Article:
Monday, January 14, 2019

Border Wall: A Monument for the People, Not Pols

Jose Luis Gonzalez/Reuters
Wouldn’t it be refreshing for the federal government to prioritize infrastructure that serves the national interest over special interests?
Profligate politicians have never met a multibillion-dollar infrastructure project they didn’t like — except when it comes to President Donald Trump’s border wall.
Think about it.
Boston’s Big Dig black hole, the nation’s most expensive highway project, burned through $25 billion and was plagued by deadly engineering incompetence, endless cost overruns, leaks, lawsuits, and debt.
California’s high-speed rail boondoggle is a $100 billion bullet train to nowhere. Governor Jerry “Moonbeam” Brown promised a 2020 completion date for the miracle transportation system. The latest estimates predict it won’t open until at least 2033, and the costs keep rising.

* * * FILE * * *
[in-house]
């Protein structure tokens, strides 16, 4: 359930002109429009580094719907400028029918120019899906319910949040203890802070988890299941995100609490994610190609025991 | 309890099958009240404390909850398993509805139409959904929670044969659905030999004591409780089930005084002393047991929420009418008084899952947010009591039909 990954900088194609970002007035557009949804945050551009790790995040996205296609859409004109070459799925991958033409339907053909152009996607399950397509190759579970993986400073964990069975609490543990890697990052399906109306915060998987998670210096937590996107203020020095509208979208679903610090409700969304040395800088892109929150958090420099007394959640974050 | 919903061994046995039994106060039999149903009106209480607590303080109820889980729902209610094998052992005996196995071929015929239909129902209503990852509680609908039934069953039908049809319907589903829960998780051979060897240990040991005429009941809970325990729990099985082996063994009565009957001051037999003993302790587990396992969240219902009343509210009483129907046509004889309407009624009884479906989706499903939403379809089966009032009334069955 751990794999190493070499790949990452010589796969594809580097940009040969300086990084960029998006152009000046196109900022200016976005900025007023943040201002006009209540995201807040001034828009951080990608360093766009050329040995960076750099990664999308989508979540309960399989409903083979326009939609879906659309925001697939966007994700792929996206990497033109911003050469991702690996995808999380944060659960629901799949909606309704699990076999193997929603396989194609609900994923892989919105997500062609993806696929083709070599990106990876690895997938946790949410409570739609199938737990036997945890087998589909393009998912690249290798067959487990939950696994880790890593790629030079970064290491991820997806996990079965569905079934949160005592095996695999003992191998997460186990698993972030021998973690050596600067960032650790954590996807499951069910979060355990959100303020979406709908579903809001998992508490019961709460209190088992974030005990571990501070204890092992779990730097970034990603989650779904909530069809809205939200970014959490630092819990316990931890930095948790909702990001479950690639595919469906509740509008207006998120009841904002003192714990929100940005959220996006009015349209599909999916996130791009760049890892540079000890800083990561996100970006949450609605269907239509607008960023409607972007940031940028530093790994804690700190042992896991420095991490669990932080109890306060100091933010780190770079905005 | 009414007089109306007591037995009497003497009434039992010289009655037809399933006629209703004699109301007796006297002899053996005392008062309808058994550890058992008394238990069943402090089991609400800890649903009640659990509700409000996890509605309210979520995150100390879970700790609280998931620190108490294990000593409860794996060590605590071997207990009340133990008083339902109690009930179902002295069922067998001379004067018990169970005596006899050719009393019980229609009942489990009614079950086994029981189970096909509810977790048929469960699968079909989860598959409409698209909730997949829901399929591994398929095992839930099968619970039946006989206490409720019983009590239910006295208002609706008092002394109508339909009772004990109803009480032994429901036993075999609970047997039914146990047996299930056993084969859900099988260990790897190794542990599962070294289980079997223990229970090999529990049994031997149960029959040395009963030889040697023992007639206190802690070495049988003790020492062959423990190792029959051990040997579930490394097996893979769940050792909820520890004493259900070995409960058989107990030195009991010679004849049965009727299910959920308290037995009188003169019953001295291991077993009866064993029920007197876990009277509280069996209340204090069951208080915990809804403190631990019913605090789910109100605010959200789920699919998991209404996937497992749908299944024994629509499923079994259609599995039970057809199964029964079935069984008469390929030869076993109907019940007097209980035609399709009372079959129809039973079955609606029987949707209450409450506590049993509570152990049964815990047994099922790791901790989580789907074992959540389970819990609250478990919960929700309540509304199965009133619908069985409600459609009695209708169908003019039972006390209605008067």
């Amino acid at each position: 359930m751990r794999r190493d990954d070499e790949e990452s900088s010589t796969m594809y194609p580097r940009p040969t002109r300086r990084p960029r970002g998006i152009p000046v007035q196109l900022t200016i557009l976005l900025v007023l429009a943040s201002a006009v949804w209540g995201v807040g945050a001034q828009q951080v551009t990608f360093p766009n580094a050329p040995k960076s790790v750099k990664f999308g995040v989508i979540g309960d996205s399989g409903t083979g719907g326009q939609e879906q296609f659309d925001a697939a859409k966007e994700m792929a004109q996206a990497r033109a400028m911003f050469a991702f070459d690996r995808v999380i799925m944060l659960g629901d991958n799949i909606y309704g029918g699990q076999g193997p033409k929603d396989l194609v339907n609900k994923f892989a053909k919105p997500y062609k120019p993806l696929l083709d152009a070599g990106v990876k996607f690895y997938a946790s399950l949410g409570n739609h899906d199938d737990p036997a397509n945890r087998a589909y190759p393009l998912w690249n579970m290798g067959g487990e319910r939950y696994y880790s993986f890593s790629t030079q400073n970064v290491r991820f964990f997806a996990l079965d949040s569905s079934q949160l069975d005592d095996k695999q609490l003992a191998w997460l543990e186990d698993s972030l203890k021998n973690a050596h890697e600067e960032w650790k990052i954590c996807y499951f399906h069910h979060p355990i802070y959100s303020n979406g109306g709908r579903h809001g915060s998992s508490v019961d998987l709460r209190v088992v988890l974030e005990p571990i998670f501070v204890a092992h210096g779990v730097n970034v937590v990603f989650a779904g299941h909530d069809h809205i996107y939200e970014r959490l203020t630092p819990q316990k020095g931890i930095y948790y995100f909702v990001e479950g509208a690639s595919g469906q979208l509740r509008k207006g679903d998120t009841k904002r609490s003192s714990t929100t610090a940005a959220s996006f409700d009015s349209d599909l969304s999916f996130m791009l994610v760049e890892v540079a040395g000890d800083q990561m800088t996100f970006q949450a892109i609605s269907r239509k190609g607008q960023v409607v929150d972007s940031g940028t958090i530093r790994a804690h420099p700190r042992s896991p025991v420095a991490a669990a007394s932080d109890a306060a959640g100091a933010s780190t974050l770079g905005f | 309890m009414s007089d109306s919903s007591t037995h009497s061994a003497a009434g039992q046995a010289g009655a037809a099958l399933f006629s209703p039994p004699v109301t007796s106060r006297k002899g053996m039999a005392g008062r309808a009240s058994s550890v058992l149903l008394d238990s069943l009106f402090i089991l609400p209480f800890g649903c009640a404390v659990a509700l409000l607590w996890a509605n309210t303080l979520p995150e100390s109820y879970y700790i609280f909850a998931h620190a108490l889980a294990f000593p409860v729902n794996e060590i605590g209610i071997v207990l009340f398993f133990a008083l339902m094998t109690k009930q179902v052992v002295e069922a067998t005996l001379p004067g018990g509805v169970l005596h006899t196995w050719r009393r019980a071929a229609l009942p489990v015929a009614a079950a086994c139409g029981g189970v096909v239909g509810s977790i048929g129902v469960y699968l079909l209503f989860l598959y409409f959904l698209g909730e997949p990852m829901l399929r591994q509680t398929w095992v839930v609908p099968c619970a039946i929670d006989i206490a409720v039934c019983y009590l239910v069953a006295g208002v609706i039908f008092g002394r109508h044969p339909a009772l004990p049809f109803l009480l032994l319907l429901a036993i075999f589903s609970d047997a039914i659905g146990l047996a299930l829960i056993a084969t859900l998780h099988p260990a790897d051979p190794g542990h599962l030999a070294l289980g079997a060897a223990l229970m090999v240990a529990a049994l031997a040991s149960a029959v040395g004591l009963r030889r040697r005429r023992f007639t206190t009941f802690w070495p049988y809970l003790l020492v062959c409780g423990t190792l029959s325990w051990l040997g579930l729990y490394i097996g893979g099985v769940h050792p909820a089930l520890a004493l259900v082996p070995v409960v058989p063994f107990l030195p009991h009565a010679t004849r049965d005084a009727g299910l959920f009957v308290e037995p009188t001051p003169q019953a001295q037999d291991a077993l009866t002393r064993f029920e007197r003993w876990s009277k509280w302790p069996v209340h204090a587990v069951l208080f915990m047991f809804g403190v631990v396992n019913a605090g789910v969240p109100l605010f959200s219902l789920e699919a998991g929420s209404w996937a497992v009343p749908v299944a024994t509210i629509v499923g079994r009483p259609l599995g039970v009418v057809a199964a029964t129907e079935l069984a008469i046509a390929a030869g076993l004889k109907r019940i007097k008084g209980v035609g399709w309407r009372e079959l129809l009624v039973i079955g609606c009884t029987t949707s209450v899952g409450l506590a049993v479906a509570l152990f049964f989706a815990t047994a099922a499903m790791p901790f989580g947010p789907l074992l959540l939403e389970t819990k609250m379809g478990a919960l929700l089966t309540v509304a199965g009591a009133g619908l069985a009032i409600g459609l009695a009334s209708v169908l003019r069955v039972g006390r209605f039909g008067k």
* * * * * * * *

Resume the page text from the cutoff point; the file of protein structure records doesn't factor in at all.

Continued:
Seattle’s ill-fated Alaskan Way Viaduct replacement topped out at $4 billion in local, state, and federal funds for a two-mile bored road tunnel that will finally open next month — nearly four years behind schedule and hundreds of millions of dollars over budget.
What the Big Dig, bullet-train boondoggle, and Seattle squander all have in common is that political elites, lobbyists, and corporate heavy hitters trampled over grassroots citizen opposition to get their way. Too many government construction projects are built because these publicly subsidized gravy trains reward campaign donors, powerful public-employee unions, and assorted control freaks in the urban-planning and transportation sectors.
Read the rest from Michelle Malkin HERE.

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